Advertisement
YOU ARE HERE: LAT HomeCollections

Getting Hit Over the Head : James Kennedy's wild 'Slow Death' is as bombastic for the audience as it is brutal to the characters.

March 11, 1994|RAY LOYND | SPECIAL TO THE TIMES; Ray Loynd writes regularly about theater for The Times. and

NORTH HOLLYWOOD — One thing about the San Fernando Valley's newest resident artistic director, playwright James Kennedy: His jackhammer theatrical style drives critics crazy.

Kennedy, who recently took over the former Gnu Theater and transformed it into the Odessa Theatre, has been outraging theater reviewers for 20 years with overripe, bombastic plays. Audiences don't seem to mind as much as his dismayed critics, give or take a few who have lauded his unpredictability. One thing is for sure: Nobody ever dismisses Kennedy.

These ruminations were prompted by Kennedy's raw, bus-prisoner drama, "Slow Death," which is set in the desert. It's being staged simultaneously with "The Session," Kennedy's diametrically different play about a celebrity photographer shooting beautiful women.

(Kennedy and co-artistic director Reese Howard have outfitted the Odessa with refinished 70-year-old chairs that are arguably the most comfortable seats in Greater L.A. small theater.)

For the Record
Los Angeles Times Friday March 18, 1994 Valley Edition Valley Life Page 9 Zones Desk 1 inches; 30 words Type of Material: Correction
Wrong name--An actor was misidentified in a review of "Slow Death" in the March 11 edition of Valley Life! Ken Harris plays the part of the deputy sheriff in the Odessa Theatre production of the James Kennedy play.

As an old Kennedy-watcher (from his earliest play, "Winners Circle"--in which critics in the front row were inadvertently sprayed with gobs of mud standing in for fecal matter--to the Howard Hughes-themed "Dogfight" to the Van Gogh-themed "Mad Vincent"), I am happy to report that this enfant terrible is still marching to the same muse, playing by his own rules and, once again, driving patrons to the edge of their patience.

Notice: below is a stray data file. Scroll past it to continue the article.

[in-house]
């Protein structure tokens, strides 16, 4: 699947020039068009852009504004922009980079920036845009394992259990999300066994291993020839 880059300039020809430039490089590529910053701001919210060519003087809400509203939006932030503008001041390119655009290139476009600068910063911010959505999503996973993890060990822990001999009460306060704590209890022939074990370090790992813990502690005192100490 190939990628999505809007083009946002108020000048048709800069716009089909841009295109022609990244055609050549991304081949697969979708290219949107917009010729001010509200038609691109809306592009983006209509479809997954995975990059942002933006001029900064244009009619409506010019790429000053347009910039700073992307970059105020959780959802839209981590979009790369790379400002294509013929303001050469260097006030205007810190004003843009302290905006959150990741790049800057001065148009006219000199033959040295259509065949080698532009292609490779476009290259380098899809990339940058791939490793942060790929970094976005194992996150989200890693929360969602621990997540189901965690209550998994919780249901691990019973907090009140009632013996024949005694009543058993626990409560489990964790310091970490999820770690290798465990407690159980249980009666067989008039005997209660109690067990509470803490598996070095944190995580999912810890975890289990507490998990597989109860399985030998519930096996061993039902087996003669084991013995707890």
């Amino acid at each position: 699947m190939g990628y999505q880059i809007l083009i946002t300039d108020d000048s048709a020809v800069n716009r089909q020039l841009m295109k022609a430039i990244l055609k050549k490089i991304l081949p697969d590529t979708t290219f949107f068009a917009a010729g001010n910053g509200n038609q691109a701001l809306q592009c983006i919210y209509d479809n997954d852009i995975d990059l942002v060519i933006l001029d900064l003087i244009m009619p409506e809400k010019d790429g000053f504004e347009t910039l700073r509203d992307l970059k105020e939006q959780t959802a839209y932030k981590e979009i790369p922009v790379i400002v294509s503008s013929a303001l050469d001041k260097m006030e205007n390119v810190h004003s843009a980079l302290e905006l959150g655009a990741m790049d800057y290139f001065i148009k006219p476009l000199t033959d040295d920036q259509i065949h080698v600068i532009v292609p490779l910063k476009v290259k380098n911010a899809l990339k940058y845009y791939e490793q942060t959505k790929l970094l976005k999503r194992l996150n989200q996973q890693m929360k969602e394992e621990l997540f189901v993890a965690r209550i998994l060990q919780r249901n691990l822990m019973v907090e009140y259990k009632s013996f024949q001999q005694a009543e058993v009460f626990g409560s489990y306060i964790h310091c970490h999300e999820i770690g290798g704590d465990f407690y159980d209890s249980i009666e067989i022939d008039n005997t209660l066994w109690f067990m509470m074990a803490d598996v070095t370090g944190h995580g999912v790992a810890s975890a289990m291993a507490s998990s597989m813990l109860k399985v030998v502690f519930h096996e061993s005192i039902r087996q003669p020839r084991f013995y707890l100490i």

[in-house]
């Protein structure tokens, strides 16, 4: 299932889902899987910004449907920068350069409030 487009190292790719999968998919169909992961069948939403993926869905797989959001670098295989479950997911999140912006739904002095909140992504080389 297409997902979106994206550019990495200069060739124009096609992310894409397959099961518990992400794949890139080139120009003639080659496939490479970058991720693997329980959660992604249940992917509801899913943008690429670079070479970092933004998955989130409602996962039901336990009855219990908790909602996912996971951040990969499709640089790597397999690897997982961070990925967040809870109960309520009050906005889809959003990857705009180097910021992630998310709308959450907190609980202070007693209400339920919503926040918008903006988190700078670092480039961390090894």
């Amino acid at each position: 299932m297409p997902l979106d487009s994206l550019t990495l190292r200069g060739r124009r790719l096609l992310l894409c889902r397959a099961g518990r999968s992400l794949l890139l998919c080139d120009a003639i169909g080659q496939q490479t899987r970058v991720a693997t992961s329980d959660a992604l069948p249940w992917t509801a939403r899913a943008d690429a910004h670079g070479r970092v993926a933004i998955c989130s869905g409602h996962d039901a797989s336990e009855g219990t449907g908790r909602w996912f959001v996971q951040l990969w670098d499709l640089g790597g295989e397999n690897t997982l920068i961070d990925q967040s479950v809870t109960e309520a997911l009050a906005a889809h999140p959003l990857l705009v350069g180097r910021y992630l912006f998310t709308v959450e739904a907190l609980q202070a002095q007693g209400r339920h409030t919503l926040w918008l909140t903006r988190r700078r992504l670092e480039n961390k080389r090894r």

In the literary parlance of the novelist Thomas Wolfe, dramatist Kennedy is a putter-inner, not a taker-outer. Subtlety is a foreign substance. He's never met an emotion he doesn't like and won't dramatize, which is both the bane and surprise of "Slow Death."

The title describes the ordeal of four prisoners chained together inside a prison bus manned by a deputy sheriff from hell (the demented Mark Harris). Unaccountably steering his charges into the desert and onto a remote bombing range, the guard turns out to be a mad avenging angel who strips to his shorts, smears his body with blood and dances, in genuinely nutty, comic scenes, to show tunes.

Most of the time the deputy verbally and physically torments the prisoners, who are a varied lot, even as each predictably undergoes a histrionic epiphany under the boiling sun.

Rattling their chains, still in their civvies, the prisoners are emissaries of life's big con reduced to animalism. The acting is generally hyper with the exception of Perry Moore's silken black dude, who, as the play's most mysterious character, is its most interesting. In contrast are J. Bartell's snarly killer, Philip Sokoloff's amusing, hyperventilating latent pedophile and the quartet's nominal guy next door (Brad Henson and his all-American mug), who invokes encounters with women from his past (Elise Allen and Ginger Marin).

Underneath its shrillness (the crazed deputy almost suffocates the play), the production is a metaphor for a spiritual wasteland, albeit laid on with a trowel.

Such a theme is symbolized by the prisoners in chains, a brain-fevered desert rat (James Andrew Oster) who materializes as if from a rock, railing against society's destruction of nature, and finally, the empty, burnished landscape (rendered by lighting designer Gregory Santana's hot colors and director/set designer Reese Howard's cut-away bus frame, inside of which, facing the house all in a row, sit the surly prisoners.

Kennedy abhors minimalism, discretion, tight focus and a lean, clean style and opts, characteristically, for the big moment, the operatic passion and visceral, messy stage business. In contrast, he calls "The Session" a party.

Advertisement
Los Angeles Times Articles
|
|
|